I hear the muffled sniggers and see the puzzled looks. It’s hard to be certain whether it’s disdain or pity I see in their eyes when, on those rare occasions, they’re too slow in averting their slackjawed gaze and I catch them in the act of staring… in utter disbelief. There is about them a general sense — and a rare sense at that — of outright superiority my mere presence swells in their beleaguered chests. There is also a sense of cultural dislocation, a suspicion perhaps that I don’t belong here.
They’re probably right about that.
I suspect it is more or less the same thing really fat tourists feel in Whistler when the lean machines resident in town take time out from running marathons, swimming across local lakes or riding their bikes up Wedge to suck back a soy latte and munch a bean sprout on a local patio while they chow down on a BlackcombBurger, double fries and a couple of beers. What kind of weird place is this and why in the world don’t these poor, skinny people who live here have a Cinnabon outlet in this quaint, if uncomfortably pedestrian-oriented, village?
It takes a certain kind of idiot to drive a small truck in the Cariboo. I am that idiot.
The Cariboo — either a misspelling of Caribou perpetrated by an early, British factotum and perpetuated by a culturally stubborn unwillingness to admit mistakes, or a fanciful play on Halloween in the Caribbean, a locale this part of B.C. is frequently mistaken for — is a big land peopled by big characters who all drive Big trucks. Whether you frequently haul half-tonne round bales of hay in the back or rarely haul anything bigger than a plastic sack of groceries, Big trucks are a sign of belonging, of understanding and proudly proclaiming your sense of place. One-tonne dualies are de rigueur and are, often as not, whipped through parking lots by petite real estate agents with the speed and agility of an Indy car pulling into the pits.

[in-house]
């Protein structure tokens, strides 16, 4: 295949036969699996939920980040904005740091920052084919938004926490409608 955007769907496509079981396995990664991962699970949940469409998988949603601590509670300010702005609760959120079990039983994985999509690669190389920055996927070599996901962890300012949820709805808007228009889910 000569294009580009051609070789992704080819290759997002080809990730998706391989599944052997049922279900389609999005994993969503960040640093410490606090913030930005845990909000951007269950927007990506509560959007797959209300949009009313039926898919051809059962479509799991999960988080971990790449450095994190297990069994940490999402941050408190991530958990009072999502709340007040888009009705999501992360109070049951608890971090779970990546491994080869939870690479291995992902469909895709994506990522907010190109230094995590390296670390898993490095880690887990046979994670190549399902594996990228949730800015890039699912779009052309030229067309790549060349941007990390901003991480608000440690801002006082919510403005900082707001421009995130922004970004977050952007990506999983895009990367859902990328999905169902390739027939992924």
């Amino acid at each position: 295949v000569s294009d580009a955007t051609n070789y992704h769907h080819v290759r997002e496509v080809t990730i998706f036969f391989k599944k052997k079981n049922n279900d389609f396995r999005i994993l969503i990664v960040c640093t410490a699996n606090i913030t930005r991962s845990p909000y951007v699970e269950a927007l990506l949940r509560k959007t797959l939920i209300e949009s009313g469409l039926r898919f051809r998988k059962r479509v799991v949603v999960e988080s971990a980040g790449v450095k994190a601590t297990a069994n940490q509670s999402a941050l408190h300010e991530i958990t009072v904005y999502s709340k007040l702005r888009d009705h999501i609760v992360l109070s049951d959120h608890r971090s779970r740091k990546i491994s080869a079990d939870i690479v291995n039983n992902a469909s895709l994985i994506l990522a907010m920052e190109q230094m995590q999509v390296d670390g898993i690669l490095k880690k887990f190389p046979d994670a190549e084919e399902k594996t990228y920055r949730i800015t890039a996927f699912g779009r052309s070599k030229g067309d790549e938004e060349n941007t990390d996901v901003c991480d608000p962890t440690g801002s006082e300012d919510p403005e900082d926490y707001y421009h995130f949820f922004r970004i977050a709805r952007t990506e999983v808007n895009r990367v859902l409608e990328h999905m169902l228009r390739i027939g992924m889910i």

Real men drive real trucks and real trucks in the Cariboo are Big trucks made even Bigger with the addition of spring kits, lifters, dual adjustable air shocks at all four corners and tires more frequently seen on earth-moving machines. Real men do not use ladders to climb into these trucks unless they’ve passed the age where they’d be required to collapse their RRSPs into RIFs, if any of them believed in such effete nonsense as RRSPs. Ingress to their trucks requires the same strength and agility and more or less the same moves required to mount a high horse. This is the land where men are men and chaps are just funny pants. Giddyup, cowboy.